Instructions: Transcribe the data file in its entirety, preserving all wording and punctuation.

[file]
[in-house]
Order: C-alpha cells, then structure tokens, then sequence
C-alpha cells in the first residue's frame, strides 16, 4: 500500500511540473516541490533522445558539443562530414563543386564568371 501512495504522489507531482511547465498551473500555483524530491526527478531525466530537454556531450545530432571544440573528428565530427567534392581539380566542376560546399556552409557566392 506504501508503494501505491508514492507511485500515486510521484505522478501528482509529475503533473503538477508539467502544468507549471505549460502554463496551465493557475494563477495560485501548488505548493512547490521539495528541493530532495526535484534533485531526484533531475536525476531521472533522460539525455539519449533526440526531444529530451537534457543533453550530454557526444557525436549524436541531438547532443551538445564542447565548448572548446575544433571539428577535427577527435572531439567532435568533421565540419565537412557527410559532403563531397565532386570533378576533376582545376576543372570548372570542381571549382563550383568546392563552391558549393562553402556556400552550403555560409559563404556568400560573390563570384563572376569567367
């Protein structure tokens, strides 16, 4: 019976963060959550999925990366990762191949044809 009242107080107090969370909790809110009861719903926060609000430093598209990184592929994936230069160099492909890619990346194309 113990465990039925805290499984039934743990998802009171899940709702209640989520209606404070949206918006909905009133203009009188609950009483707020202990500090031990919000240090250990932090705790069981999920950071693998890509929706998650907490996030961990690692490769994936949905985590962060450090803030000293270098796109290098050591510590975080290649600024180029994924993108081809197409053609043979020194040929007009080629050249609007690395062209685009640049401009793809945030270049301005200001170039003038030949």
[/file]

[in-house]
Order: C-alpha cells, then structure tokens, then sequence
C-alpha cells in the first residue's frame, strides 16, 4: 500500500511540473516541490533522445558539443562530414563543386564568371 501512495504522489507531482511547465498551473500555483524530491526527478531525466530537454556531450545530432571544440573528428565530427567534392581539380566542376560546399556552409557566392 506504501508503494501505491508514492507511485500515486510521484505522478501528482509529475503533473503538477508539467502544468507549471505549460502554463496551465493557475494563477495560485501548488505548493512547490521539495528541493530532495526535484534533485531526484533531475536525476531521472533522460539525455539519449533526440526531444529530451537534457543533453550530454557526444557525436549524436541531438547532443551538445564542447565548448572548446575544433571539428577535427577527435572531439567532435568533421565540419565537412557527410559532403563531397565532386570533378576533376582545376576543372570548372570542381571549382563550383568546392563552391558549393562553402556556400552550403555560409559563404556568400560573390563570384563572376569567367
């Protein structure tokens, strides 16, 4: 019976963060959550999925990366990762191949044809 009242107080107090969370909790809110009861719903926060609000430093598209990184592929994936230069160099492909890619990346194309 113990465990039925805290499984039934743990998802009171899940709702209640989520209606404070949206918006909905009133203009009188609950009483707020202990500090031990919000240090250990932090705790069981999920950071693998890509929706998650907490996030961990690692490769994936949905985590962060450090803030000293270098796109290098050591510590975080290649600024180029994924993108081809197409053609043979020194040929007009080629050249609007690395062209685009640049401009793809945030270049301005200001170039003038030949």